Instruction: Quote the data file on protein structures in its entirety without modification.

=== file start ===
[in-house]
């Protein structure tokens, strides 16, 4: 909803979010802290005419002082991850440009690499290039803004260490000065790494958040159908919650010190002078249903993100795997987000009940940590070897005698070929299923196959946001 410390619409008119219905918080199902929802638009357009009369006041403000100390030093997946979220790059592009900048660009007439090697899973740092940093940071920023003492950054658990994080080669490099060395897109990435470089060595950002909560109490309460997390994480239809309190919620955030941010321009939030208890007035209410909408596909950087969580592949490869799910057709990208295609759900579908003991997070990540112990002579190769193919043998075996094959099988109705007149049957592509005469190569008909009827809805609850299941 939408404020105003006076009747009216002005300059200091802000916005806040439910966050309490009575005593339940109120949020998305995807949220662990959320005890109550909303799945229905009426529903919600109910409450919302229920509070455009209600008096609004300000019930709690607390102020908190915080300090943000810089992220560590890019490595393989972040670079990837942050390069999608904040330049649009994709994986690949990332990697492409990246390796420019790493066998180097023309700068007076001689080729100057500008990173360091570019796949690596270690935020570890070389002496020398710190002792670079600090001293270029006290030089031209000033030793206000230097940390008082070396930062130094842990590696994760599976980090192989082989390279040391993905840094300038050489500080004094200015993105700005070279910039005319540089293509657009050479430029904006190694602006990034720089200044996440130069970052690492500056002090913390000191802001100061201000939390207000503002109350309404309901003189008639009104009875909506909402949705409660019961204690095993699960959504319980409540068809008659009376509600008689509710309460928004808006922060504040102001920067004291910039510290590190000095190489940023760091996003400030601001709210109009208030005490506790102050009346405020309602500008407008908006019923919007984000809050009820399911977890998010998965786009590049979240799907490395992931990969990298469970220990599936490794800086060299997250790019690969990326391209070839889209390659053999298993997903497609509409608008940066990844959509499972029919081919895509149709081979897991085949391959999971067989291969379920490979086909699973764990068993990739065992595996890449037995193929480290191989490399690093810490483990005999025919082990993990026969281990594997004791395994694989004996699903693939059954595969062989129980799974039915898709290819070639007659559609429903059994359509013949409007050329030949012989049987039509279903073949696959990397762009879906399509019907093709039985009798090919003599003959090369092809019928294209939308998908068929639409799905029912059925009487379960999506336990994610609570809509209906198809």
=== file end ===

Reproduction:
[in-house]
């Protein structure tokens, strides 16, 4: 909803979010802290005419002082991850440009690499290039803004260490000065790494958040159908919650010190002078249903993100795997987000009940940590070897005698070929299923196959946001 410390619409008119219905918080199902929802638009357009009369006041403000100390030093997946979220790059592009900048660009007439090697899973740092940093940071920023003492950054658990994080080669490099060395897109990435470089060595950002909560109490309460997390994480239809309190919620955030941010321009939030208890007035209410909408596909950087969580592949490869799910057709990208295609759900579908003991997070990540112990002579190769193919043998075996094959099988109705007149049957592509005469190569008909009827809805609850299941 939408404020105003006076009747009216002005300059200091802000916005806040439910966050309490009575005593339940109120949020998305995807949220662990959320005890109550909303799945229905009426529903919600109910409450919302229920509070455009209600008096609004300000019930709690607390102020908190915080300090943000810089992220560590890019490595393989972040670079990837942050390069999608904040330049649009994709994986690949990332990697492409990246390796420019790493066998180097023309700068007076001689080729100057500008990173360091570019796949690596270690935020570890070389002496020398710190002792670079600090001293270029006290030089031209000033030793206000230097940390008082070396930062130094842990590696994760599976980090192989082989390279040391993905840094300038050489500080004094200015993105700005070279910039005319540089293509657009050479430029904006190694602006990034720089200044996440130069970052690492500056002090913390000191802001100061201000939390207000503002109350309404309901003189008639009104009875909506909402949705409660019961204690095993699960959504319980409540068809008659009376509600008689509710309460928004808006922060504040102001920067004291910039510290590190000095190489940023760091996003400030601001709210109009208030005490506790102050009346405020309602500008407008908006019923919007984000809050009820399911977890998010998965786009590049979240799907490395992931990969990298469970220990599936490794800086060299997250790019690969990326391209070839889209390659053999298993997903497609509409608008940066990844959509499972029919081919895509149709081979897991085949391959999971067989291969379920490979086909699973764990068993990739065992595996890449037995193929480290191989490399690093810490483990005999025919082990993990026969281990594997004791395994694989004996699903693939059954595969062989129980799974039915898709290819070639007659559609429903059994359509013949409007050329030949012989049987039509279903073949696959990397762009879906399509019907093709039985009798090919003599003959090369092809019928294209939308998908068929639409799905029912059925009487379960999506336990994610609570809509209906198809």